At What Stage is Quantum Computing Technology?
So that’s the theory but at what stage of development is quantum computing technology practically? Computer processors that have been proven to employ quantum phenomena do already exist. The tech big boys such as IBM, Microsoft and Alphabet are all working intensely on quantum computing R&D and one company, D-Wave Systems, is manufacturing commercially available quantum computing hardware.
However, the technology is still in an early stage, is far from perfect and can’t, as yet, do anything that classical binary processors cannot. Nonetheless, it has already been demonstrated that these early quantum processors can solve problems that created specifically to take account of their current structure and limitations, far more quickly than classical processors. Microsoft’s Research Lab is predicting working quantum computers being widely available within a decade. Many other experts approximately agree, give or take a decade or so. Others are sceptical and think that quantum computing faces obstacles that mean it will never be genuinely practical.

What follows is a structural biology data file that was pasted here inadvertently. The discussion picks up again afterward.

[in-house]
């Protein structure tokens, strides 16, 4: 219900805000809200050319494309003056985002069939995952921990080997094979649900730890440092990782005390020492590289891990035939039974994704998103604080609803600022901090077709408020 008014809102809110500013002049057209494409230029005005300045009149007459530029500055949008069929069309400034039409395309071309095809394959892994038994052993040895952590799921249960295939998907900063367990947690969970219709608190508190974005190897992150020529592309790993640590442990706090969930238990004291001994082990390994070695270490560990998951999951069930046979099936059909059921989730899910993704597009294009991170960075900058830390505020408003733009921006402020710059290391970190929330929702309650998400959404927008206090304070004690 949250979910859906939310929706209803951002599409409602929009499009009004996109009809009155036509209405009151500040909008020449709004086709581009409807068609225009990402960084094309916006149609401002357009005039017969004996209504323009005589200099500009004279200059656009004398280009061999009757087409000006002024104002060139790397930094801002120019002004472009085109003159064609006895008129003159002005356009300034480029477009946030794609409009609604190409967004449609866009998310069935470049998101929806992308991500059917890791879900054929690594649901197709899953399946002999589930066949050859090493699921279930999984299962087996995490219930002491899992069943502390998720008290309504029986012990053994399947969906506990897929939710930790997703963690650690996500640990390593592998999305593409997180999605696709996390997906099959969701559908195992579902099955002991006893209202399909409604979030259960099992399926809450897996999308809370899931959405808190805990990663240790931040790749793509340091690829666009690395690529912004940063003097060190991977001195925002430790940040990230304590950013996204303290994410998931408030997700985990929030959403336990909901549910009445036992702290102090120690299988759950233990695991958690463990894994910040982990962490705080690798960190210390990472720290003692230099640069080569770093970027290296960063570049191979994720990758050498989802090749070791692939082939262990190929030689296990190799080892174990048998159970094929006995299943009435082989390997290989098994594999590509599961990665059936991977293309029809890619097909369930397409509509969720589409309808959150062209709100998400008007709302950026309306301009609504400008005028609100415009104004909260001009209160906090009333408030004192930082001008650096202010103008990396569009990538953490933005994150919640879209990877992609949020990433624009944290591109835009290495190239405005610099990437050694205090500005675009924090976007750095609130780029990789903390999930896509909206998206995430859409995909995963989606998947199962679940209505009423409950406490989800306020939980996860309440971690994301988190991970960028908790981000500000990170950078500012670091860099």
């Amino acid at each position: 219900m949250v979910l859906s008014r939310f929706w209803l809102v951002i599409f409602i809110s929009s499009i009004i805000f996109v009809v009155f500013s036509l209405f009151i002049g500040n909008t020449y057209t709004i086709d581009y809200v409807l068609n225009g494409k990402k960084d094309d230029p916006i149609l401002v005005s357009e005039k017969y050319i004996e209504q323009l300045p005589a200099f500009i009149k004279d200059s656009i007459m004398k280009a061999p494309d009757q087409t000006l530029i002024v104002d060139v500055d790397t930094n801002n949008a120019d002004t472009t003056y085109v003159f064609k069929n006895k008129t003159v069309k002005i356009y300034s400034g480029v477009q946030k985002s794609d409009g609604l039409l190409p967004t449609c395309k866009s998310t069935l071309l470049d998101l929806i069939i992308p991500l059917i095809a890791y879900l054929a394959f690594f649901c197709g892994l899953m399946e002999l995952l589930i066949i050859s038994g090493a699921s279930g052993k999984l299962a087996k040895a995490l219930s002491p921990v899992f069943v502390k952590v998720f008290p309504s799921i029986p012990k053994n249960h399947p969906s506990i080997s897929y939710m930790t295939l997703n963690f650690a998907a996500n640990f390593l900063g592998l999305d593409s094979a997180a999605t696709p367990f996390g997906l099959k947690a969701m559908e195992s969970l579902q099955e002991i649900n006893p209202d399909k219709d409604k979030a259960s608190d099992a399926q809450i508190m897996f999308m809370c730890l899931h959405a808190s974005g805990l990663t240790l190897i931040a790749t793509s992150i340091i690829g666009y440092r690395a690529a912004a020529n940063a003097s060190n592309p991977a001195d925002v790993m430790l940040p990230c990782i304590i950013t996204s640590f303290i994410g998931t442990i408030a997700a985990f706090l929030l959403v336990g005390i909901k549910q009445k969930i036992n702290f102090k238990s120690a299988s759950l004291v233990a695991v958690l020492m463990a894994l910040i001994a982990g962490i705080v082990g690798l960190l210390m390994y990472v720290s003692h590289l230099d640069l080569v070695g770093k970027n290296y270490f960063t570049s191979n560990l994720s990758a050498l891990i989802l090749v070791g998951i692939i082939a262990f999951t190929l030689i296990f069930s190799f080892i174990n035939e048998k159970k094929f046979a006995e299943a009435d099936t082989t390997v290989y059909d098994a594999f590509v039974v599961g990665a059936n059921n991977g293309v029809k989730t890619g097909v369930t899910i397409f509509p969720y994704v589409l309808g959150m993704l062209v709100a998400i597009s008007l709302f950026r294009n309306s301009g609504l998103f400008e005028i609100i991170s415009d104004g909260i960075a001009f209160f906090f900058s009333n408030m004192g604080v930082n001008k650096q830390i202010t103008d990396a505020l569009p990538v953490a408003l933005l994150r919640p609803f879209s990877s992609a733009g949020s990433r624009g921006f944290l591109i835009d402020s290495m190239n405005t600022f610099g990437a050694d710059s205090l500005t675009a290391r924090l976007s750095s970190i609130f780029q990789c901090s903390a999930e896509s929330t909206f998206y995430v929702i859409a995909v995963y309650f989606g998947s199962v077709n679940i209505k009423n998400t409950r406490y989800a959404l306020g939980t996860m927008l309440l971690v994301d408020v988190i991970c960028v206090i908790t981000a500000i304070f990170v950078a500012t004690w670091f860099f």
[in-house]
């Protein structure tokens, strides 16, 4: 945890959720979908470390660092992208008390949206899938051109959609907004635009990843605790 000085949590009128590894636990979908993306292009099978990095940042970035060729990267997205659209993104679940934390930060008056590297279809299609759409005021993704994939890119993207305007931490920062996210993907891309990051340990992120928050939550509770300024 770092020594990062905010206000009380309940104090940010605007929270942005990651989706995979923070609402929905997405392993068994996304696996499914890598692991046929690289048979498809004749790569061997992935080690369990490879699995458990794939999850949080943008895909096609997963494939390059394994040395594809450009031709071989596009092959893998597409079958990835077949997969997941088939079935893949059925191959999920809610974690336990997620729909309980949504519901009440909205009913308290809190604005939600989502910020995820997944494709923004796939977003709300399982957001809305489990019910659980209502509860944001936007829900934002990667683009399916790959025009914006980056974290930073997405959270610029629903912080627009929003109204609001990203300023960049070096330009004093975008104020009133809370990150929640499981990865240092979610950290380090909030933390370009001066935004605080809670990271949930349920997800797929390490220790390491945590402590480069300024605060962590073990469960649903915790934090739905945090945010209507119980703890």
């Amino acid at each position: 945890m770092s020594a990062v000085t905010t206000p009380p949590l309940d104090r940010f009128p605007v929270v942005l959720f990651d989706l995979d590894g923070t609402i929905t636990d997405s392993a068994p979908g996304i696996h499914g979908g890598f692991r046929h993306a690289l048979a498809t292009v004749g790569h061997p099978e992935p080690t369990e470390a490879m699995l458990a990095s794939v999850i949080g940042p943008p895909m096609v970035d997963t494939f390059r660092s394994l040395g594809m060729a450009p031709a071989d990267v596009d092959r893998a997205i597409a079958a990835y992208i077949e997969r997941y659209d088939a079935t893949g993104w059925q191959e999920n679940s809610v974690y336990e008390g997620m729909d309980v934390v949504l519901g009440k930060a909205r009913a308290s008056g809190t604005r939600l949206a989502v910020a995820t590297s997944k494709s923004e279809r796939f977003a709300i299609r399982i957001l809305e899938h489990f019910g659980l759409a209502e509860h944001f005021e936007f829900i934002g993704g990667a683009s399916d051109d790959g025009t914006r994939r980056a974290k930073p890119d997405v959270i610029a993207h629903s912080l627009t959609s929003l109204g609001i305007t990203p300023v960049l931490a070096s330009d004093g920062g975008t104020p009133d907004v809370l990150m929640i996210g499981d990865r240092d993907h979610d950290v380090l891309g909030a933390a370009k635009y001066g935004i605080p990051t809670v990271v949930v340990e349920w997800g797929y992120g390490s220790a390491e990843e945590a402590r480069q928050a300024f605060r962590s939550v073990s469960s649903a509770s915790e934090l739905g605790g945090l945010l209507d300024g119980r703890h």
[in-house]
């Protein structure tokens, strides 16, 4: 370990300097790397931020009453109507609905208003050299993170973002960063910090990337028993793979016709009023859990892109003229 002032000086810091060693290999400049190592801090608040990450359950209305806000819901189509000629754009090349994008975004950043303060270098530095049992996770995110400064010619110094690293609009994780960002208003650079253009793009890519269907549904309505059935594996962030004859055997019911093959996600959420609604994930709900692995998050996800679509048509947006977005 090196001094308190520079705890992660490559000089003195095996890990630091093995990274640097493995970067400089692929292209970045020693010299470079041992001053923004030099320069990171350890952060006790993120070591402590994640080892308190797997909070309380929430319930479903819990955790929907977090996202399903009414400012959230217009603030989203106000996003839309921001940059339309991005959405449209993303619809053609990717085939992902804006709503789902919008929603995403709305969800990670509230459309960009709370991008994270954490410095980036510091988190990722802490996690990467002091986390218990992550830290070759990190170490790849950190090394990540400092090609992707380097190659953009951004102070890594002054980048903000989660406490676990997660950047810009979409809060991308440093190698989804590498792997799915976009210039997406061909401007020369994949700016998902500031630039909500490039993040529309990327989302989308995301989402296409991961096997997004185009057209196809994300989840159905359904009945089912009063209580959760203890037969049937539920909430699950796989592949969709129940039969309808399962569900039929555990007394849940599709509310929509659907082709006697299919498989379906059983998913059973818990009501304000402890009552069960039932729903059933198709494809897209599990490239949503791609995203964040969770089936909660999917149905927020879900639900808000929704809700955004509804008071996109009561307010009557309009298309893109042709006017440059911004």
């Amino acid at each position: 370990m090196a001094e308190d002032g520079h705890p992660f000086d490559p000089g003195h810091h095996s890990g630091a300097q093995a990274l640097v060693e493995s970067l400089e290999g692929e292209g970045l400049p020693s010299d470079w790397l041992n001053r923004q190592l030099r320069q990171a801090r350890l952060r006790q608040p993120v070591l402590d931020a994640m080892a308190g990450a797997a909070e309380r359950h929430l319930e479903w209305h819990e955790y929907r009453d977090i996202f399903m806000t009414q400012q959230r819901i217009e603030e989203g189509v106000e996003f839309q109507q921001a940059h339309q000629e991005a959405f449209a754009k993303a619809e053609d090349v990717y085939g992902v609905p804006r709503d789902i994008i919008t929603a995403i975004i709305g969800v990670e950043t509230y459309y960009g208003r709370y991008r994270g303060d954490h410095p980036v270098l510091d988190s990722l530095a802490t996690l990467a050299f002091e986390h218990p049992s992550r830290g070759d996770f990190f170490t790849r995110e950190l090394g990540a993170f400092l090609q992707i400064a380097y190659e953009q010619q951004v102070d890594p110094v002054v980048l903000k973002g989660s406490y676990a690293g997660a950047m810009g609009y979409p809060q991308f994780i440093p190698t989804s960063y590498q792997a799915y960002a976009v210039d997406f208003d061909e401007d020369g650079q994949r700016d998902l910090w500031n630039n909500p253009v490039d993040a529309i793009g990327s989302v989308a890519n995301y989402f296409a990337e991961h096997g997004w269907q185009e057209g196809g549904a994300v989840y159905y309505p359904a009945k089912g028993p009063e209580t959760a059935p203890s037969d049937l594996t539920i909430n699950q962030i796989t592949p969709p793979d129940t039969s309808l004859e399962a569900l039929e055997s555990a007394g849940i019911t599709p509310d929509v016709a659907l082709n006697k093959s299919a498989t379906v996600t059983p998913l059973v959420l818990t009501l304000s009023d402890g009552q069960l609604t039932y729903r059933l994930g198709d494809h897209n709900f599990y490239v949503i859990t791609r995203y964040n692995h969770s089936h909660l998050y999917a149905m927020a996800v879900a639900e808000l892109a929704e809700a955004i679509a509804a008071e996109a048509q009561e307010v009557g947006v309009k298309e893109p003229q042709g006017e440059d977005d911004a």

The biggest problem that researcher working on quantum processors face is keeping enough electrons in qubit state for long enough. It takes a huge amount of power to maintain the temperature and magnetic manipulation necessary for a qubit to come into existence for even a fraction of a second. When an electron loses it qubit state the information held in it is also lost unless passed on in time. This means the same information has to be held simultaneously on multiple qubits simultaneously and passed through the network quickly. It’s a bit like a movie scene where the hero or heroine is running across a crumbling bridge and has to reach the other side of a ravine before it crumbles from beneath their feet.
The challenge is in creating processors that can maintain enough qubits in a connected state for long enough. D-Wave’s most recent working prototype 2000Q system is said to have made a ‘critical breakthrough’ in this respect.